If local developments in ride-sharing are any indication, the concept itself isn’t a stationary one and likely to evolve, something that local architect-turned-entrepreneur Jeff Ericson found in the idea for his company. One day he had the thought that all forms of transportation were the “life of cities,” and without it life would come to halt. This thought further bolstered itself during market research when he discovered that beside being on budgets, people use their cars infrequently, mostly for errands about town.
“People don’t know how much money they’re spending on their own car, so that’s where our model makes sense,” Ericson says. “Most people use their car about five percent of the time, three percent is the national average. You still get as much access to the car as you did before, but we take care of managing the hassles.”
Even the name of Ericson’s service “RubyRide,” a name meant to denote Dorothy’s red slippers from “The Wizard of Oz,” is designed to describe the service he provides to a tee: friendly faces, in matching red polos, whose job it is to ferry you from A to B with no fuss.
For those people who can’t afford the lower rates of a car service, Ericson built his service around a a monthly Netflix-type subscription model, a unique idea for a business model that surprised him because no current taxi service, to his knowledge, used it.
It’s too early to judge RubyRide’s overall success with the subscription model since they only started taking fares in January and experienced beta-testing previously in the fall. Even Ericson admits that he has done little-to-no publicity for the company, save for an upcoming press show. Their fleet only features six cars now servicing the downtown Phoenix corridor, which they’ll expand to Tempe and Scottsdale, at a rate of adding two company-owned cars per month.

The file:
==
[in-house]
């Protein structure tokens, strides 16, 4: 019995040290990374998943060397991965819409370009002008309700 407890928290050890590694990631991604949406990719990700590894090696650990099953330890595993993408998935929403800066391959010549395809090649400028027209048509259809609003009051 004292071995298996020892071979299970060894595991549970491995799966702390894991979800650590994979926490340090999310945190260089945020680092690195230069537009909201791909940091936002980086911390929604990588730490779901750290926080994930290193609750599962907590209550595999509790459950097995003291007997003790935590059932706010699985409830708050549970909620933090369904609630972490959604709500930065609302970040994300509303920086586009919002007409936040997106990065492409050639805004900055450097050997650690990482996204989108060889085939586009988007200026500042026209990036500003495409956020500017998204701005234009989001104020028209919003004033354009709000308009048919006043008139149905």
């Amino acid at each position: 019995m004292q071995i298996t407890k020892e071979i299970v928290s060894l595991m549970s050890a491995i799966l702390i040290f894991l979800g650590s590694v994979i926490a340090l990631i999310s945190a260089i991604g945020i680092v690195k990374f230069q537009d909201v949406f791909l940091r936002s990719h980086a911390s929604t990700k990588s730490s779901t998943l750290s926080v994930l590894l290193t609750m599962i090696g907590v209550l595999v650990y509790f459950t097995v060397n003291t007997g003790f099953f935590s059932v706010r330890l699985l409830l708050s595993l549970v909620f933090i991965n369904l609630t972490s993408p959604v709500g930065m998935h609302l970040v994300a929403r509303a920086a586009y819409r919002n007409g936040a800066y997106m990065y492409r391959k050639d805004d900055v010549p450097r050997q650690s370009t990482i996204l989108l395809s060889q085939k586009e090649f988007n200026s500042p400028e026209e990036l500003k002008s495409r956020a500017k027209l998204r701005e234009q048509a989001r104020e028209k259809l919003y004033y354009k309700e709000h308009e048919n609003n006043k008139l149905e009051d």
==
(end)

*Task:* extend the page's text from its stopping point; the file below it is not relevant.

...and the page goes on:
Up here, the air is rarified
Aside from providing transportation in the modern, digital era, the unifying factor for the companies, which exist below the surface, is to furnish comfort and relaxation to the tedium of snowbirds, traffic and other frustrations, with someone else doing the heavy lifting. For Lyft, passengers can take photos with the pink mustache on their drivers car and interact with the driver on drives. In Uber’s case, they’re the road guard against earning one of Arizona’s tough DUI sentences.
“Students are realizing, ‘I don’t need to buy a car or I don’t need $800 for a parking pass,’ and it’s way more convenient than getting on a bus and waiting 45 minutes,” Thompson says.
When the RubyRide founder offered his take on where his company fits into ride sharing in Phoenix metropolitan area, he echoed Thompson’s remarks.
“That’s the part I like most. It encourages people to get out and experience the city more, you know, take advantage of the cool things that are out there, without worrying about finding a place to park, we can just drop them off and pick them up later,” Ericson says.
Reach the reporter at firstname.lastname@example.org or follow him on Twitter @TaylorFromPhx.